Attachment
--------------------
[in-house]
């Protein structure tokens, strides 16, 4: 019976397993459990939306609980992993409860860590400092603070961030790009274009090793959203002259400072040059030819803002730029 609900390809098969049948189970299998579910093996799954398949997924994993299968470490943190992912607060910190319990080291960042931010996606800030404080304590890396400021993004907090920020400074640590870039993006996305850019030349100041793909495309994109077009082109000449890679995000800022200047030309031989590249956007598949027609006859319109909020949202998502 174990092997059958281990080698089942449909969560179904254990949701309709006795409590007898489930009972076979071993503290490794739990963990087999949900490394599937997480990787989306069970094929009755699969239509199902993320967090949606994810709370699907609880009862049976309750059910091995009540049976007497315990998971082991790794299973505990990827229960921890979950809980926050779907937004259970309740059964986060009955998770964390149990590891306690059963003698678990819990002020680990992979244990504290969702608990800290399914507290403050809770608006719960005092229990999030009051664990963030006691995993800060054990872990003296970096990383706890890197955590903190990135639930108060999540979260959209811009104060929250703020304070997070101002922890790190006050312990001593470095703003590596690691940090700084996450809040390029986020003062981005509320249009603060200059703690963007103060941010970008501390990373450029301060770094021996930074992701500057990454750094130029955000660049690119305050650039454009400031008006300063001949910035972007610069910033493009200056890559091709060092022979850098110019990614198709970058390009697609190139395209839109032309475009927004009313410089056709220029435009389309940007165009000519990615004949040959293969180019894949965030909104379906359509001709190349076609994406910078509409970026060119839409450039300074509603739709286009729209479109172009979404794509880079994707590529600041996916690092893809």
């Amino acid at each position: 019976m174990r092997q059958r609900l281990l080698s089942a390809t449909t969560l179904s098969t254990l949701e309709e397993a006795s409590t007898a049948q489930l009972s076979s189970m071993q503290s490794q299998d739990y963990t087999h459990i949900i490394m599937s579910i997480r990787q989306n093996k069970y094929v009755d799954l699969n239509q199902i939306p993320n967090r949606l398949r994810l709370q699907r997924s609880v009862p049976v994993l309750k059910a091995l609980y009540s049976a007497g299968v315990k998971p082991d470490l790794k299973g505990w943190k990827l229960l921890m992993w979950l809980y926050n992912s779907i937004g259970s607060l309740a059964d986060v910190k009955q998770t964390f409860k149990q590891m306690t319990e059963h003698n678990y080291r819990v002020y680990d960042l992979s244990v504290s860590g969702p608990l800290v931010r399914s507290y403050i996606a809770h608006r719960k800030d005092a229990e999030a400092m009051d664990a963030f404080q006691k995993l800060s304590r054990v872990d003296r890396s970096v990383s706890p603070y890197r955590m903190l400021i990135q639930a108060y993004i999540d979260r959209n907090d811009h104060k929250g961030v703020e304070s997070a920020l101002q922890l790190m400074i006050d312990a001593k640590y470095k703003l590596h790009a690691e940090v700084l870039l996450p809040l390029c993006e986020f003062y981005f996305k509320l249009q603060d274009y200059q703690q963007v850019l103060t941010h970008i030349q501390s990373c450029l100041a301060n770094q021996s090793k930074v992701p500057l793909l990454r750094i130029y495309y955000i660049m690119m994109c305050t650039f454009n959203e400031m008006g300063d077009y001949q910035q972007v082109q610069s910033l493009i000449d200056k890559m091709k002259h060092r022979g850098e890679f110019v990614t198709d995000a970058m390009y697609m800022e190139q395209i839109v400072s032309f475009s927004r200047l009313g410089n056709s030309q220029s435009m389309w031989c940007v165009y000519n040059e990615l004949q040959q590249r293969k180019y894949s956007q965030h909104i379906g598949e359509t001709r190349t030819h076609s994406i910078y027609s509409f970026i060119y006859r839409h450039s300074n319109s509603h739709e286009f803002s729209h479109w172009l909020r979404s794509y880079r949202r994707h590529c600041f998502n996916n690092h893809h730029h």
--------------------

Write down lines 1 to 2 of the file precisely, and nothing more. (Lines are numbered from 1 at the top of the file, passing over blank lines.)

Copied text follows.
[in-house]
């Protein structure tokens, strides 16, 4: 019976397993459990939306609980992993409860860590400092603070961030790009274009090793959203002259400072040059030819803002730029 609900390809098969049948189970299998579910093996799954398949997924994993299968470490943190992912607060910190319990080291960042931010996606800030404080304590890396400021993004907090920020400074640590870039993006996305850019030349100041793909495309994109077009082109000449890679995000800022200047030309031989590249956007598949027609006859319109909020949202998502 174990092997059958281990080698089942449909969560179904254990949701309709006795409590007898489930009972076979071993503290490794739990963990087999949900490394599937997480990787989306069970094929009755699969239509199902993320967090949606994810709370699907609880009862049976309750059910091995009540049976007497315990998971082991790794299973505990990827229960921890979950809980926050779907937004259970309740059964986060009955998770964390149990590891306690059963003698678990819990002020680990992979244990504290969702608990800290399914507290403050809770608006719960005092229990999030009051664990963030006691995993800060054990872990003296970096990383706890890197955590903190990135639930108060999540979260959209811009104060929250703020304070997070101002922890790190006050312990001593470095703003590596690691940090700084996450809040390029986020003062981005509320249009603060200059703690963007103060941010970008501390990373450029301060770094021996930074992701500057990454750094130029955000660049690119305050650039454009400031008006300063001949910035972007610069910033493009200056890559091709060092022979850098110019990614198709970058390009697609190139395209839109032309475009927004009313410089056709220029435009389309940007165009000519990615004949040959293969180019894949965030909104379906359509001709190349076609994406910078509409970026060119839409450039300074509603739709286009729209479109172009979404794509880079994707590529600041996916690092893809």